Advice to College Students From the Best Entrepreneurs, Thinkers, & Leaders in the World

This is what the leading influencers in the world want you to know.

I am also a College student currently. So this applies to me as much as it does to anyone else. I am studying philosophy.

Might I also add, all of this advice is for free. Think about that. It’s for free. These people were generous enough to spend their time thinking about what would be the most valuable lesson from my career and what will help students aspiring to contribute to the world, the most.

Think about that. Generosity in material terms — yes. But this is invaluable advice, nonetheless. And I am very grateful to all that contributed to Tim Ferris’ book.

I recommend you read it. I read the book in 2 sittings.

Here’s a list of some of my most favorite book recommendations from the book:

These are all taken from Timothy Ferris’ most recent book Tribe of Mentors. In it, he asks numerous questions among which was the question: What advice would you give to a smart, driven college student about to enter the “real world”? What advice should they ignore?

Susan Cain

Co-founder of Quiet Revolution and the author of the bestsellers Quiet Power: The Secret to Strengths of Introverted kids, and Quiet: The Power of Introverts in a World That Can’t Stop Talking. Her TED talk has been viewed more than 17 million times and was named by Bill Gates as one of his all-time favorite talks.

I do not believe that your best creative work is done when you’re stressed out because you’re teetering on the edge of bankruptcy or other personal disasters. Just the opposite. You should set up your life so that it is as comfortable and happy as possible — and so that it accommodates your creative work (12).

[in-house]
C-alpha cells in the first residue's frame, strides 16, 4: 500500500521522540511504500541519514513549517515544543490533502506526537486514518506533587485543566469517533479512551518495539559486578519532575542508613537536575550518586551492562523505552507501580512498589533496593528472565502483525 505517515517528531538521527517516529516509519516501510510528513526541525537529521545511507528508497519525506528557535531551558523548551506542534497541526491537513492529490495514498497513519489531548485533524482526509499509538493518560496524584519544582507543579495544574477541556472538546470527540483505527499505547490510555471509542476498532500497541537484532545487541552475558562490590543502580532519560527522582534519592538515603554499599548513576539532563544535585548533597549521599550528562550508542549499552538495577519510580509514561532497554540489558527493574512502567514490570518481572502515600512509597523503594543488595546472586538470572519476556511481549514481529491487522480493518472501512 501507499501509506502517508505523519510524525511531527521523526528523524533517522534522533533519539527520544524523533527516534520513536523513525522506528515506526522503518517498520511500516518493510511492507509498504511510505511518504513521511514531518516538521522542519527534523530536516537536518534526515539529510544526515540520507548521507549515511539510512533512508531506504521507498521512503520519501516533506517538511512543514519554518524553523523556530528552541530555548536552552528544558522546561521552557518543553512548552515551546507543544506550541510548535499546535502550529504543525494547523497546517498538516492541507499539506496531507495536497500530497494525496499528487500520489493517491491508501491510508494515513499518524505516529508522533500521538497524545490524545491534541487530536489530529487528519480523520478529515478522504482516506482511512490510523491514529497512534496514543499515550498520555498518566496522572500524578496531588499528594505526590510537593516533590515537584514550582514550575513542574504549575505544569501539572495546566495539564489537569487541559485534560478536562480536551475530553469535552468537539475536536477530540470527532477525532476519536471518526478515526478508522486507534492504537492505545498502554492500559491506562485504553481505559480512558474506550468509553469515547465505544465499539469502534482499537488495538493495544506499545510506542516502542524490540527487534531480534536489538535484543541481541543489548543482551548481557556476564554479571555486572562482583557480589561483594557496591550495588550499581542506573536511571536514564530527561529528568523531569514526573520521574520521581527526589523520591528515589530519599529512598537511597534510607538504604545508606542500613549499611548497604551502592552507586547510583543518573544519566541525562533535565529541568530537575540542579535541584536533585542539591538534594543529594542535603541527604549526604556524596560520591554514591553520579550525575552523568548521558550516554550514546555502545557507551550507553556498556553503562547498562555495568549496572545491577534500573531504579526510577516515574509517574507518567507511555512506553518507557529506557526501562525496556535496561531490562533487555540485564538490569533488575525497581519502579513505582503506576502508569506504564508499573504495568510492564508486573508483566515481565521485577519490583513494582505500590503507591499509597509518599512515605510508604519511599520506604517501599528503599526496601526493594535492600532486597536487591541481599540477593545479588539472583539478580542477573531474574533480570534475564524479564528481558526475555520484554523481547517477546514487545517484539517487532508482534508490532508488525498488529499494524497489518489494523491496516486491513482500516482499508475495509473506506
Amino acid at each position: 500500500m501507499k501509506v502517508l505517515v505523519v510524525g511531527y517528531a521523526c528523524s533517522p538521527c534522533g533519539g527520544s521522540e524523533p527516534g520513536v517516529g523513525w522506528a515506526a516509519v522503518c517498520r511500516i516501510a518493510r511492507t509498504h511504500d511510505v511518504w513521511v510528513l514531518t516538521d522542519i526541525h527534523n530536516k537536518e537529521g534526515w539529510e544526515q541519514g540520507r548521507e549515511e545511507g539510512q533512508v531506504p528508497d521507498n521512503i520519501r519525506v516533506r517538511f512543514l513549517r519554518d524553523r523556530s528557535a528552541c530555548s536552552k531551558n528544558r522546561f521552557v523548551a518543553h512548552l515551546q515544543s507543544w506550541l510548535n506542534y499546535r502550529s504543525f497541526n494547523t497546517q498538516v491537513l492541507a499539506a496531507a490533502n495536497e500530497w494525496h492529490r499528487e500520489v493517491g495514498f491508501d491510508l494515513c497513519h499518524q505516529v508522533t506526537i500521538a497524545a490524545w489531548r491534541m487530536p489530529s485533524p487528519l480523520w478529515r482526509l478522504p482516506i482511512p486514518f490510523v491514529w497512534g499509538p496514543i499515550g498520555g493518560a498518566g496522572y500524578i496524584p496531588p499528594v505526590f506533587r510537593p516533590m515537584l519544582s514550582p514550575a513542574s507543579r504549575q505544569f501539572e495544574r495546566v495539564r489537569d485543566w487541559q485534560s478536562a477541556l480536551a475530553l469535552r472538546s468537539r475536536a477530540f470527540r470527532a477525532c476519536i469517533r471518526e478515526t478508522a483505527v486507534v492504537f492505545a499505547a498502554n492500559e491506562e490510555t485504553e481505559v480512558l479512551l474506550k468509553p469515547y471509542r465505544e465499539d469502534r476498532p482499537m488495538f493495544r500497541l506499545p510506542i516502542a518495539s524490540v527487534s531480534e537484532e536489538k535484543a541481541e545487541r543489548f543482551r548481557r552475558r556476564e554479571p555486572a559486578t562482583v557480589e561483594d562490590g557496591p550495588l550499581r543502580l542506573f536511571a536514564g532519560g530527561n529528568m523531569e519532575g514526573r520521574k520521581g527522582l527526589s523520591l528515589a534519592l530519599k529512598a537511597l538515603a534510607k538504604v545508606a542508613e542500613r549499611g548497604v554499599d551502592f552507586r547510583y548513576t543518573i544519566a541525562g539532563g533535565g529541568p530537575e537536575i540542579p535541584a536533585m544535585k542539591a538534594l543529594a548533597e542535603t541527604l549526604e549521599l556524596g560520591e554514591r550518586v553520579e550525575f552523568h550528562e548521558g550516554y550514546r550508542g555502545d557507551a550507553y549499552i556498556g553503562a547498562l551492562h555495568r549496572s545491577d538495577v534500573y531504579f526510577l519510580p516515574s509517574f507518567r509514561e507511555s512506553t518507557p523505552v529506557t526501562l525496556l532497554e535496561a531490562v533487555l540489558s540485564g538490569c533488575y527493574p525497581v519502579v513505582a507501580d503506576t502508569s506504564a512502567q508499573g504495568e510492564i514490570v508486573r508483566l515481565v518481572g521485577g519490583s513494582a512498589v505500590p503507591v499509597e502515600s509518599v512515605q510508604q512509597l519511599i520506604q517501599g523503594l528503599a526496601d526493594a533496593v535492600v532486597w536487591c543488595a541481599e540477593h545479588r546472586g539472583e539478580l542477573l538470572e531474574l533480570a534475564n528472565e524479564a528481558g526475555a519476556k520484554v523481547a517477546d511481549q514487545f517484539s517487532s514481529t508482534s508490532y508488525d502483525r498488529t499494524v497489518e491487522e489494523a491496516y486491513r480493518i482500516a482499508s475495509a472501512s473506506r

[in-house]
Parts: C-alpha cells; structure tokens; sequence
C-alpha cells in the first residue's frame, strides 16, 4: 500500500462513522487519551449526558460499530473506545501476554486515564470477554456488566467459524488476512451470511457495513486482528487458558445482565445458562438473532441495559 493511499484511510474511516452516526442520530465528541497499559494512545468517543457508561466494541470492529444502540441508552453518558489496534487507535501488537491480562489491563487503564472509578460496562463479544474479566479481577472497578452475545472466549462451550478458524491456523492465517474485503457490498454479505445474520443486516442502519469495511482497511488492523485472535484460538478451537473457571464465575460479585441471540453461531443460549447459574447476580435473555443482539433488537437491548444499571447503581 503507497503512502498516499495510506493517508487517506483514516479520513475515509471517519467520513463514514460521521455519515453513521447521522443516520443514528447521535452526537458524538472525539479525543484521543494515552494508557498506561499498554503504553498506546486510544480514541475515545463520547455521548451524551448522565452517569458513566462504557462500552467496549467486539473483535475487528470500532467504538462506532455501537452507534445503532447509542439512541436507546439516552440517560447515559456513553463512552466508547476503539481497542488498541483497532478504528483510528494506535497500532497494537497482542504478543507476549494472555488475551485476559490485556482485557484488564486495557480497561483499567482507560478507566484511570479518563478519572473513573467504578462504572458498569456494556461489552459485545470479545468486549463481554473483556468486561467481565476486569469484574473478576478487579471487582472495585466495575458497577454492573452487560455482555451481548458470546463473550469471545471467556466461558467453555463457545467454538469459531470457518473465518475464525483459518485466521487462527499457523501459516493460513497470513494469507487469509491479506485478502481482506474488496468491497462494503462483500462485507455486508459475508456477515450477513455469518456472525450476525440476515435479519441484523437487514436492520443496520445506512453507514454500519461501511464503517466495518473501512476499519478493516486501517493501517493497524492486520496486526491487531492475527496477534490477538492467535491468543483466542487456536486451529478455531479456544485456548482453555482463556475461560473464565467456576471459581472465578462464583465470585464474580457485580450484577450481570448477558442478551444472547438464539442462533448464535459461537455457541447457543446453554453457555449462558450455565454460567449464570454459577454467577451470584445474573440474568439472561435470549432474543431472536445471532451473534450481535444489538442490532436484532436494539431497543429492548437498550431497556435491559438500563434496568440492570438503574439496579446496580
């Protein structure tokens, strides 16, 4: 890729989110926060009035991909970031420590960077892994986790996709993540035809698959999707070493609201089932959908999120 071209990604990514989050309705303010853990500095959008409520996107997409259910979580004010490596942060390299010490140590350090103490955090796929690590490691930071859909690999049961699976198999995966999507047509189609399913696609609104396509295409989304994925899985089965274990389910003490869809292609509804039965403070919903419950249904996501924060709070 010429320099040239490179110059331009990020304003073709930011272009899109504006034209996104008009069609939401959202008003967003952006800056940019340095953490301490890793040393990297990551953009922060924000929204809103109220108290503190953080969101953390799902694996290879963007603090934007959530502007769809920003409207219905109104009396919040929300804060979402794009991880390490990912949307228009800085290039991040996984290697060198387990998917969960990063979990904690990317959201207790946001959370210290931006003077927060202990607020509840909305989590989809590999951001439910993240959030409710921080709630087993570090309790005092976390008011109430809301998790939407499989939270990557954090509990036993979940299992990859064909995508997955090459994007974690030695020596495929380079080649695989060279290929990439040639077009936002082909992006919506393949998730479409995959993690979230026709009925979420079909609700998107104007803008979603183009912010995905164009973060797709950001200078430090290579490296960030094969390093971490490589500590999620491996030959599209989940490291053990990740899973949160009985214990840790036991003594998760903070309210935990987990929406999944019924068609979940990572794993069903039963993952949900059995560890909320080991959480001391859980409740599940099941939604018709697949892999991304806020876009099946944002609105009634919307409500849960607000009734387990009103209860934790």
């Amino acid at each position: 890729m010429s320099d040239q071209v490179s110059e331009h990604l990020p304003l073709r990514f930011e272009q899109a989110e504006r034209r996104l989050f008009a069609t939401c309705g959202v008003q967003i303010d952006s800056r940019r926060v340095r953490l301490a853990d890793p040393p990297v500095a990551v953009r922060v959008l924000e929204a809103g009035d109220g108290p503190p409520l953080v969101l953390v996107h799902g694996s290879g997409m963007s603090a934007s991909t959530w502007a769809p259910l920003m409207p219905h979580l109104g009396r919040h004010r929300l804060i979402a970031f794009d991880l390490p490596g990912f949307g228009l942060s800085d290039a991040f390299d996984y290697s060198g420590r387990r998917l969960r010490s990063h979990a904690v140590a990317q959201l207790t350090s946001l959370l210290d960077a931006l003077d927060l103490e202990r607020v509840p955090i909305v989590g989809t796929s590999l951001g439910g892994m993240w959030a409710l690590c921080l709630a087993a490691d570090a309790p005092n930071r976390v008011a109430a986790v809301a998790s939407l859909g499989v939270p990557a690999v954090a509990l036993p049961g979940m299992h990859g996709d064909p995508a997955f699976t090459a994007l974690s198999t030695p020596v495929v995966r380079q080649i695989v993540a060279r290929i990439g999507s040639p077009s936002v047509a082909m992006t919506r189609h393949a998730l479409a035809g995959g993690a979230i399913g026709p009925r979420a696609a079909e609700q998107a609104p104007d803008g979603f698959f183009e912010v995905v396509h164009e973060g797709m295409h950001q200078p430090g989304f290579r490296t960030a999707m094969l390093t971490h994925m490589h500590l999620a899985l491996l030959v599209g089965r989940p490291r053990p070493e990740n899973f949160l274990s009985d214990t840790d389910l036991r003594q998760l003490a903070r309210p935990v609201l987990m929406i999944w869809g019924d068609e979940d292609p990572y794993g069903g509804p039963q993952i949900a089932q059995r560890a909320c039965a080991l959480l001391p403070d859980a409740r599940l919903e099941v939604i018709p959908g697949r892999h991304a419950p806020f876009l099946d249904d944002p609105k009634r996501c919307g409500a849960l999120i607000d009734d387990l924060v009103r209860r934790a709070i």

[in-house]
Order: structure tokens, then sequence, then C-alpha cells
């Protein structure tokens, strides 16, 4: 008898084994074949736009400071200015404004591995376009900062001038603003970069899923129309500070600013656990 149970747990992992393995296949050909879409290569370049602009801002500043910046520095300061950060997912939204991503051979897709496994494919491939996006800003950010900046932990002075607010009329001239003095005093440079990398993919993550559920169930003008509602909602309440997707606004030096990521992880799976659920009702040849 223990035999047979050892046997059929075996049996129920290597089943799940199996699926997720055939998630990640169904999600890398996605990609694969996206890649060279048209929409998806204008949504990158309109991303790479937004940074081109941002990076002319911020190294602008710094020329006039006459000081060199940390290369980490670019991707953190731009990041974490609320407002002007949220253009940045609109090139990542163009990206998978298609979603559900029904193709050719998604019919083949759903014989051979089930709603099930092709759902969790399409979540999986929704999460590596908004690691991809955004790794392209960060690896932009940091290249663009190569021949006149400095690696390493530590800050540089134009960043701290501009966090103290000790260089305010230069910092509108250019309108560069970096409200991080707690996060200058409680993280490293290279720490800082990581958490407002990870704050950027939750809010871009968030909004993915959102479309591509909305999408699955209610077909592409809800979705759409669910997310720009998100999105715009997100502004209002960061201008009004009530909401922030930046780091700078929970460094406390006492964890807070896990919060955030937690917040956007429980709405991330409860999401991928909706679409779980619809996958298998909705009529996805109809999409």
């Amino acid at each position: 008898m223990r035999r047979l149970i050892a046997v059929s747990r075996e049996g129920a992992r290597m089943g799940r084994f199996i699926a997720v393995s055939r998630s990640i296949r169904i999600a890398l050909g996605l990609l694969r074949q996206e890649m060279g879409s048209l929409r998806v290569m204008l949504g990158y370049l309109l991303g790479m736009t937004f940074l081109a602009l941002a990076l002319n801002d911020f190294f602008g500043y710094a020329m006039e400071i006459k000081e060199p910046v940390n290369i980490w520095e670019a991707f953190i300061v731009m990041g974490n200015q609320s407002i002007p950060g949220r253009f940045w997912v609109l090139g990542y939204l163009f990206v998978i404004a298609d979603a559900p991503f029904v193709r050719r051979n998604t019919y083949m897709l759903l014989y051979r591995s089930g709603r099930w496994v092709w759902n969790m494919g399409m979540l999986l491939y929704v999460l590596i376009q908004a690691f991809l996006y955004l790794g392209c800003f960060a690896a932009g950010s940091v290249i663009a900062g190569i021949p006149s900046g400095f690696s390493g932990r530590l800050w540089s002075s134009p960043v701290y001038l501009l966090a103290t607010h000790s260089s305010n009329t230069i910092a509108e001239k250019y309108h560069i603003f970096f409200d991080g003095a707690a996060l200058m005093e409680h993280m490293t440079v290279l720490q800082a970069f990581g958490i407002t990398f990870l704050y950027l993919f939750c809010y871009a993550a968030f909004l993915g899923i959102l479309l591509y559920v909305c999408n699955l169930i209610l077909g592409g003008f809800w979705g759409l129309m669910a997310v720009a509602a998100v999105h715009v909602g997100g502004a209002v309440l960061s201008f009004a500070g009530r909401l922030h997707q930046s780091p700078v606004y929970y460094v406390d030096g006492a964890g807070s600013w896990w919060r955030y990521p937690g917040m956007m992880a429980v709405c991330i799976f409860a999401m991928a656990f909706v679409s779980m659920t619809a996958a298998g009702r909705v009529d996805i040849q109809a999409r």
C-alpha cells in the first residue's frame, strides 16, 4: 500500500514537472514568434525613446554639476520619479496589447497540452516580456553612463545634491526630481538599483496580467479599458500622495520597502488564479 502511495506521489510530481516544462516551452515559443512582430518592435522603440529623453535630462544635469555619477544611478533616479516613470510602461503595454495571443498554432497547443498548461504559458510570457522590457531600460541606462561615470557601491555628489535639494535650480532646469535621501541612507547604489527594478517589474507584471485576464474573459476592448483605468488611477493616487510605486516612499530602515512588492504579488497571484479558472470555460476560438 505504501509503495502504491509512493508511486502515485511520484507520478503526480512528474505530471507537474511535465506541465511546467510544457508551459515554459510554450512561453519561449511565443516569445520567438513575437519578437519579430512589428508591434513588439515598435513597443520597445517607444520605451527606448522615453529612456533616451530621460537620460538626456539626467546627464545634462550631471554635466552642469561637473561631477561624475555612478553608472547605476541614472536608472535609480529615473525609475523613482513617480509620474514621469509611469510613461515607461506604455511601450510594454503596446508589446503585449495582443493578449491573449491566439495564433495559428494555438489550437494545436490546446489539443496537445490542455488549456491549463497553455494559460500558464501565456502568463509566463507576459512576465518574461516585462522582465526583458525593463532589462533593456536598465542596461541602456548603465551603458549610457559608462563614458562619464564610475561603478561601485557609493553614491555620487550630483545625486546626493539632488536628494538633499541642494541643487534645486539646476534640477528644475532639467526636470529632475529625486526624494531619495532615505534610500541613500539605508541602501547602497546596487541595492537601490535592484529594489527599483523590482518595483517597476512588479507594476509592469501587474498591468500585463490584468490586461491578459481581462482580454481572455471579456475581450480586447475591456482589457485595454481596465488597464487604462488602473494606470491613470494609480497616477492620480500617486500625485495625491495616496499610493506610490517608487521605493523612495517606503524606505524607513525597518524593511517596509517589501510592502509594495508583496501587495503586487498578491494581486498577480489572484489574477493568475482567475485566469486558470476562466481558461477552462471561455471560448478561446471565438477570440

What you seek is seeking you. — Rumi (13th century Persian poet)

Terry Crews

Actor and former NFL player. Known for Everybody Hates Chris, and films including White Chicks, and the Expendables franchise. He now starts on the Golden Globe Award-winning Fox sitcom Brooklyn Nine-Nine. He also released his autobiography, Manhood: How to Be a Better Man — or Just Live with One. Personally, I am a big fan of Terry Crews and I adored his autobiography.

Ignore any advice that tells you you are going to miss something. Every mistake I have ever made in business, marriage, and personal conduct was because I thought if I didn’t do or get this now, it was never going to happen (22).

Matt Ridley

A prominent author whose books have sold more than a million copies. He also writes a weekly column in The Times (London) and writes regularly for The Wall Street Journal. As Viscount Ridley, he was elected to England’s House of Lords in February 2013.

Don’t be intimidated by anything. in the vast majority of the professions and vocations, the people who succeed are not any cleverer than you. The adult world is not full of gods, just people who have acquired skills and habits that work for them. And specialize — the great human achievement is to specialize as a producer of goods or services so that you can diversify as a consumer. Self-sufficiency is another word for poverty (36).

Tim Urban

Author of the blog Wait But Why and has become one of the Internet’s most popular writers. Wait But Why receives more than 1.5 million unique visitors per month and has over 550,000 email subscribers.

Obsess over figuring out the funnest, most exciting, most natural shape of yourself as a writer and start doing that. . . . By focusing inward on yourself as a writer instead of outward on what you think readers will want to read, you’ll end up creating the best and most original work, and that one-in-a-thousand person who happens to love it will end up finding their way to you (47–8).

Ayaan Hirsi Ali